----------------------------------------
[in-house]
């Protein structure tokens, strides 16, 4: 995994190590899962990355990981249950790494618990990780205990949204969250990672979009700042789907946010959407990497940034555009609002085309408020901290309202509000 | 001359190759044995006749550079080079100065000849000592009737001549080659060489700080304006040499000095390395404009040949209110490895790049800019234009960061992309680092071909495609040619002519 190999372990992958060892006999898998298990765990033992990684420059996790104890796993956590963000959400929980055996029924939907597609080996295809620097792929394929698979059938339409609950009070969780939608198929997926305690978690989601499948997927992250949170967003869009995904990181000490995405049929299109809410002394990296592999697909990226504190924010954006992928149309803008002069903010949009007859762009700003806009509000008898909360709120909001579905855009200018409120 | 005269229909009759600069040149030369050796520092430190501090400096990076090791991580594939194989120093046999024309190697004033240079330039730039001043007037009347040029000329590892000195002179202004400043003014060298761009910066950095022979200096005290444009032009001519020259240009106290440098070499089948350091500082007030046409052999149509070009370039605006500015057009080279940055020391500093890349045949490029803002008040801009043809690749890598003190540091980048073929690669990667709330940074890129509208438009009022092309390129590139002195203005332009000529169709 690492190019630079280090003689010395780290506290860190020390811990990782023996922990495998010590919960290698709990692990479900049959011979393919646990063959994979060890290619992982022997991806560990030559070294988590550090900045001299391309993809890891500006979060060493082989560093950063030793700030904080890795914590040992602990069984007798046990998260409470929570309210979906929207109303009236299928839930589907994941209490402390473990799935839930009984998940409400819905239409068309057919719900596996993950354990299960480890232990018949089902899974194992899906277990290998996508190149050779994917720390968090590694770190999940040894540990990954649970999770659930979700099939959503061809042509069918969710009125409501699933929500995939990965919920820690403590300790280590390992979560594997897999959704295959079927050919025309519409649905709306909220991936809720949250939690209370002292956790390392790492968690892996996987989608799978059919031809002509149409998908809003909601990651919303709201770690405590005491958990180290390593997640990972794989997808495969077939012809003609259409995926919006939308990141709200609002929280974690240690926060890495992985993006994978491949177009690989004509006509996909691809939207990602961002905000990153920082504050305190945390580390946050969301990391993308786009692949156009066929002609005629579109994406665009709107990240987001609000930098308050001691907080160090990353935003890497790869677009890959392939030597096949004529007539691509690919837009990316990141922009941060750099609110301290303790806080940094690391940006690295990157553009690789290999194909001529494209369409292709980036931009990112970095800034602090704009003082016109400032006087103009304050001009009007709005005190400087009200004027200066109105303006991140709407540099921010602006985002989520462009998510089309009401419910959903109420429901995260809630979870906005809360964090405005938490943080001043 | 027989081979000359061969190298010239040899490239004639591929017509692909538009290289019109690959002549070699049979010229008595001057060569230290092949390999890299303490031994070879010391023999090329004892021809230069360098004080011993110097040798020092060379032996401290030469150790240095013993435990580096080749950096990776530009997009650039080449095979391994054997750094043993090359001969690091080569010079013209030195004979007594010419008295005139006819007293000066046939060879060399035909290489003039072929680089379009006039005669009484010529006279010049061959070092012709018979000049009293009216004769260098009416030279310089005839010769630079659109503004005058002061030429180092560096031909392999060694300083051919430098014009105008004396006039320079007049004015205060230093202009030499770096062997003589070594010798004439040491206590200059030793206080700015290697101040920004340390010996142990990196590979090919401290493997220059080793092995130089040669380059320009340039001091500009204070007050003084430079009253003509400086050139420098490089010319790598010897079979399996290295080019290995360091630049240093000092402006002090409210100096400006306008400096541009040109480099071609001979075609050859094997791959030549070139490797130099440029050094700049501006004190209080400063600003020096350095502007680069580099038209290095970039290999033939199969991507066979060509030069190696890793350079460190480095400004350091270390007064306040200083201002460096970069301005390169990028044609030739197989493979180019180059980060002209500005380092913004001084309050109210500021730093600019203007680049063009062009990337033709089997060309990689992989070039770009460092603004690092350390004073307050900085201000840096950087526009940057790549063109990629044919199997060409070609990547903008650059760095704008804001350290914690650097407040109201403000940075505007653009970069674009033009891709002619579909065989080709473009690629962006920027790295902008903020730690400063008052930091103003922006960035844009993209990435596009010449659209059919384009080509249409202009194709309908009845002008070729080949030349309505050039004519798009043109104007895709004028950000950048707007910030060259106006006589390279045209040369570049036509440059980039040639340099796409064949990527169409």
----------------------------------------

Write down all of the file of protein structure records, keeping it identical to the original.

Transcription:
[in-house]
């Protein structure tokens, strides 16, 4: 995994190590899962990355990981249950790494618990990780205990949204969250990672979009700042789907946010959407990497940034555009609002085309408020901290309202509000 | 001359190759044995006749550079080079100065000849000592009737001549080659060489700080304006040499000095390395404009040949209110490895790049800019234009960061992309680092071909495609040619002519 190999372990992958060892006999898998298990765990033992990684420059996790104890796993956590963000959400929980055996029924939907597609080996295809620097792929394929698979059938339409609950009070969780939608198929997926305690978690989601499948997927992250949170967003869009995904990181000490995405049929299109809410002394990296592999697909990226504190924010954006992928149309803008002069903010949009007859762009700003806009509000008898909360709120909001579905855009200018409120 | 005269229909009759600069040149030369050796520092430190501090400096990076090791991580594939194989120093046999024309190697004033240079330039730039001043007037009347040029000329590892000195002179202004400043003014060298761009910066950095022979200096005290444009032009001519020259240009106290440098070499089948350091500082007030046409052999149509070009370039605006500015057009080279940055020391500093890349045949490029803002008040801009043809690749890598003190540091980048073929690669990667709330940074890129509208438009009022092309390129590139002195203005332009000529169709 690492190019630079280090003689010395780290506290860190020390811990990782023996922990495998010590919960290698709990692990479900049959011979393919646990063959994979060890290619992982022997991806560990030559070294988590550090900045001299391309993809890891500006979060060493082989560093950063030793700030904080890795914590040992602990069984007798046990998260409470929570309210979906929207109303009236299928839930589907994941209490402390473990799935839930009984998940409400819905239409068309057919719900596996993950354990299960480890232990018949089902899974194992899906277990290998996508190149050779994917720390968090590694770190999940040894540990990954649970999770659930979700099939959503061809042509069918969710009125409501699933929500995939990965919920820690403590300790280590390992979560594997897999959704295959079927050919025309519409649905709306909220991936809720949250939690209370002292956790390392790492968690892996996987989608799978059919031809002509149409998908809003909601990651919303709201770690405590005491958990180290390593997640990972794989997808495969077939012809003609259409995926919006939308990141709200609002929280974690240690926060890495992985993006994978491949177009690989004509006509996909691809939207990602961002905000990153920082504050305190945390580390946050969301990391993308786009692949156009066929002609005629579109994406665009709107990240987001609000930098308050001691907080160090990353935003890497790869677009890959392939030597096949004529007539691509690919837009990316990141922009941060750099609110301290303790806080940094690391940006690295990157553009690789290999194909001529494209369409292709980036931009990112970095800034602090704009003082016109400032006087103009304050001009009007709005005190400087009200004027200066109105303006991140709407540099921010602006985002989520462009998510089309009401419910959903109420429901995260809630979870906005809360964090405005938490943080001043 | 027989081979000359061969190298010239040899490239004639591929017509692909538009290289019109690959002549070699049979010229008595001057060569230290092949390999890299303490031994070879010391023999090329004892021809230069360098004080011993110097040798020092060379032996401290030469150790240095013993435990580096080749950096990776530009997009650039080449095979391994054997750094043993090359001969690091080569010079013209030195004979007594010419008295005139006819007293000066046939060879060399035909290489003039072929680089379009006039005669009484010529006279010049061959070092012709018979000049009293009216004769260098009416030279310089005839010769630079659109503004005058002061030429180092560096031909392999060694300083051919430098014009105008004396006039320079007049004015205060230093202009030499770096062997003589070594010798004439040491206590200059030793206080700015290697101040920004340390010996142990990196590979090919401290493997220059080793092995130089040669380059320009340039001091500009204070007050003084430079009253003509400086050139420098490089010319790598010897079979399996290295080019290995360091630049240093000092402006002090409210100096400006306008400096541009040109480099071609001979075609050859094997791959030549070139490797130099440029050094700049501006004190209080400063600003020096350095502007680069580099038209290095970039290999033939199969991507066979060509030069190696890793350079460190480095400004350091270390007064306040200083201002460096970069301005390169990028044609030739197989493979180019180059980060002209500005380092913004001084309050109210500021730093600019203007680049063009062009990337033709089997060309990689992989070039770009460092603004690092350390004073307050900085201000840096950087526009940057790549063109990629044919199997060409070609990547903008650059760095704008804001350290914690650097407040109201403000940075505007653009970069674009033009891709002619579909065989080709473009690629962006920027790295902008903020730690400063008052930091103003922006960035844009993209990435596009010449659209059919384009080509249409202009194709309908009845002008070729080949030349309505050039004519798009043109104007895709004028950000950048707007910030060259106006006589390279045209040369570049036509440059980039040639340099796409064949990527169409």